Shares of Lululemon Athletica, Inc. (LULU) plunged over 15% Thursday to a new 52-week low after posting a 60% decline in first quarter profits and narrowing guidance for the second quarter, adding more doubt to the company’s turnaround efforts.
The yoga apparel company also announced that Chief Financial Officer John Currie plans to retire at the end of the year.
For Q1, net income for the yoga apparel company was $19 million, or 13 cents per share, as compared to a net income of $47.3 million, or 32 cents per share, for the same quarter a year ago. Revenue for the quarter did increase 11.3 percent to $384.6 million from $345.8 million from a year ago.
The increase in net revenue though was coupled with an increase in administrative costs and income tax liability, which contributed to the 59.8% decline in year-over-year profits. Excluding the one-time adjustment, earnings were 34 cents per share, beating analyst expectations of 32 cents per share, according to FactSet Reearch.
Lululemon also reported 1% increase in comparable sales from Q1 2013, but this increase is attributed to a 5% increase in online sales. Retail stores saw a decline in sales of 4%.
Lululemon Still Overcoming Controversy
While Q1 results did beat expectations, Lululemon’s future is marred with obstacles and still trying to distance itself from controversy.
In March 2013, Lululemon had to recall many of its products after customers noticed that parts of their stretchy yoga pants were transparent.
The infamous recall came with an extra side of bad press for Lululemon when its founder Chip Wilson suggested that his consumers weren’t quite fit enough and therefore stretching the fabric a tad too much. “Frankly some women’s bodies just don’t actually work for (our pants).”
Shockingly, his clientele didn’t agree with his assessment and Lululemon had to recall 17% of its inventory. The recall is estimated to have cost $67 million in potential revenue for Lululemon.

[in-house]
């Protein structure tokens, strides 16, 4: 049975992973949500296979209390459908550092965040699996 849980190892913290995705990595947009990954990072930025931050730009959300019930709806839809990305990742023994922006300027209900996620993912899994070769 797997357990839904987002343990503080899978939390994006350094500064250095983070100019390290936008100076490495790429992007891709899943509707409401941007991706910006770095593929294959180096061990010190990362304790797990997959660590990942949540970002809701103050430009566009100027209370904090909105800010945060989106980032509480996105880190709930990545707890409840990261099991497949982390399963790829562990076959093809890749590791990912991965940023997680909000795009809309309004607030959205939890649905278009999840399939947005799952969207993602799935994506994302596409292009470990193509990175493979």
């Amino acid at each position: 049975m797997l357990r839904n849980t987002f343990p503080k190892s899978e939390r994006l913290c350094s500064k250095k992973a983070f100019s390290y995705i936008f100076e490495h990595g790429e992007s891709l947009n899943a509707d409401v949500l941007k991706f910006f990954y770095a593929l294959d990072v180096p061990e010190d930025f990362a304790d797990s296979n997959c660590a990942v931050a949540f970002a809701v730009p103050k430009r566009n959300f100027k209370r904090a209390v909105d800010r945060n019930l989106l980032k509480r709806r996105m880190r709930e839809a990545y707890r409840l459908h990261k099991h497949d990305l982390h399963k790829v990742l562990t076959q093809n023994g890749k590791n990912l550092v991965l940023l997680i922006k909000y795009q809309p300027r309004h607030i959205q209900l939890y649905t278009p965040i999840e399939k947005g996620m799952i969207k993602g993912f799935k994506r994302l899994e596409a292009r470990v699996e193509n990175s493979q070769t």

Challenges Facing Lululemon Moving Forward
Lululemon has done their best to put the recall behind them but again, the future presents its own set of obstacles for the clothing manufacturer to overcome. Lululemon certainly enjoyed tremendous success when they first entered this market, but as the rules of a monopolistically competitive market dictate, low barriers to entry with high profits for individual firms will attract new firms to enter the market.
As a result, Gap (GPS) , Under Armour (UA) , VF Corp (VFC) , and other department stores have entered the market and are all pushing their own line of workout gear. Tara Poseley, Lululemon’s new Chief Product Officer, believes that Lululemon failed to offer enough seasonal products in Q1 and relied too heavily on their “core” year-round products.
Lululemon projects Q2 earnings of $0.28 to $0.30 per share. For the full year, they expect earnings of $1.71 to $1.76 per share when accounting for the taxes from repatriation fee. The prior guidance for the full year was $1.80 to $1.90 per share.
Lululemon also revised its revenue forecast to between $1.77 and $1.8 billion. Originally, it was projecting anywhere from $1.77 billion to $1.82 billion.
Analysts forecast revenues of $1.8 billion for the full year and EPS of $1.89.